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Dolly doc to try cloning humans

EDINBURGH, Scotland, Sept. 28 (UPI) -- The Scottish scientist who created the world's first cloned sheep says he plans to seek permission to clone human tissue.

World scientists seek U.N. help in cloning

NEW YORK, May 31 (UPI) -- Scientists from four continents prepared Monday for a U.N. gathering in New York this week that aims to ban the cloning of babies.

Scottish scientists pursue stem cell work

EDINBURGH, Scotland, April 21 (UPI) -- Scottish scientists who cloned Dolly the sheep are preparing to clone human embryos, the BBC reported Wednesday.

Cloning scientist supports human cloning

EDINBURGH, Scotland, Feb. 18 (UPI) -- The Scottish scientist who led the team that created Dolly the sheep has sparked anger by voicing support for human cloning under certain circumstances.

Analysis the key to human cloning

EDINBURGH, Scotland, Oct. 31 (UPI) -- The key to perfecting techniques of cloning human cells is a rigorous and expensive analysis of why nearly all animal cloning fails, a top scientist says.

Of Human Interest: News lite

Two Cleveland-area teens underestimated police by holding up a local bank using a ticking backpack, the Plain Dealer reports.
ELLEN BECK, United Press International

Scottish econ looking for biotech to boom

EDINBURGH, Scotland, March 29 (UPI) -- The Scottish government is betting some of its economic chips on the biotech industry -- bets potentially risky based on the volatility of this sector, but also
T.K.MALOY, UPI Deputy Business Editor

Scottish econ looking for biotech to boom

EDINBURGH, Scotland, March 27 (UPI) -- The Scottish government is betting some of its economic chips on the biotech industry --- bets that are potentially risky based on the volatility of this sector, but also bets which might pay large dividends for the economy.
T.K. MALOY, UPI Deputy Business Editor

Jockstrip: The World As We Know It

BUT WILL THEY BE MASTERS OF THEIR OWN DOMAIN?
PENNY NELSON BARTHOLOMEW, United Press International

Hot Buttons: Talk show topics

DOG MAULING CASE
By United Press International

Living Today: Issues of modern living

ONLINE HEALTH INFO
By United Press International

UPI Farming Today -- Monday, Jan. 7, 2002

UPI Farming Today -- Monday, Jan. 7, 2002
GREGORY TEJEDA, United Press International

Original cloned sheep develops arthritis

LONDON, Jan. 4 (UPI) -- Scientists said Friday that Dolly, the world's first cloned sheep, has developed arthritis and they were worried it could be the result of a genetic defect poss
By United Press International

Original cloned sheep develops arthritis

LONDON, Jan. 4 (UPI) -- Scientists said Friday that Dolly, the world's first cloned sheep, has developed arthritis and they were worried it could be the result of the cloning process.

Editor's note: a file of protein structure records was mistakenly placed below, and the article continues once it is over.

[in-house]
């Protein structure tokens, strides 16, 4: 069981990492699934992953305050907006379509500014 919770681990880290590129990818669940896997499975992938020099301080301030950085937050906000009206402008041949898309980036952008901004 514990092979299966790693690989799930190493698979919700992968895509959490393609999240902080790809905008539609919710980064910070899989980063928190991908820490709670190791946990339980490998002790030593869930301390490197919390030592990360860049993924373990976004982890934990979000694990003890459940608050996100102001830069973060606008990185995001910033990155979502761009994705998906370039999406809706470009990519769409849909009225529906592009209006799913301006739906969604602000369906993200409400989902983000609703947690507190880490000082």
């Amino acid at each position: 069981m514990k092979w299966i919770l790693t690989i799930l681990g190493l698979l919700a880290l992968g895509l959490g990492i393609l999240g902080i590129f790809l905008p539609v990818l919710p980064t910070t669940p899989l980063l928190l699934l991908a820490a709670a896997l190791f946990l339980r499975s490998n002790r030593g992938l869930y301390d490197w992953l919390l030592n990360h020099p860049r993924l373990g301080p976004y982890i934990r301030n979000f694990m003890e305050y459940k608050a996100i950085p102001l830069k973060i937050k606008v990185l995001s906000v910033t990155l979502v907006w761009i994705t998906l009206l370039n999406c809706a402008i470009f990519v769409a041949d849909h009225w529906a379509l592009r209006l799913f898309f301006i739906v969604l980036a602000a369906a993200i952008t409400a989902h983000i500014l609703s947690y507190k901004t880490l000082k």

Stories of modern science... from UPI

, Nov. 22 (UPI) -- -0-
JIM KLING, UPI Science Writer
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Ian Wilmut
Wiki

Sir Ian Wilmut, OBE (born 7 July 1944) is an English embryologist and is currently Director of the MRC Centre for Regenerative Medicine at the University of Edinburgh. He is best known as the leader of the research group that in 1996 first cloned a mammal from an adult somatic cell, a Finnish Dorset lamb named Dolly. He was granted an OBE in 1999 for services to embryo development. In December 2007 it was announced that he would be knighted in the 2008 New Year Honours.

Wilmut was born in Hampton Lucy, Warwickshire, England. Wilmut's father, Leonard Wilmut, was a mathematics teacher who suffered from diabetes for fifty years eventually causing blindness. He was a student of the former Boys' High School, in Scarborough, where his father taught. Wilmut's early desire was to embark on a naval career, but he was unable to do so due to his colour blindness. As a school boy, Wilmut worked as a farm hand on weekends, which inspired him to study Agriculture at the University of Nottingham.

During the summer of 1966 Wilmut spent 8 weeks working in the laboratory of Christopher Polge, who is credited with developing the technique of cryopreservation in 1949. The following year, Wilmut joined Polge's laboratory to undertake a research PhD, from which he graduated in 1971. Wilmut has since been involved in research focusing on gametes and embryogenesis including working at the Roslin Institute. In 1998 he received the Lord Lloyd of Kilgerran Award.

This article is licensed under the GNU Free Documentation License.
It uses material from the Wikipedia article "Ian Wilmut."
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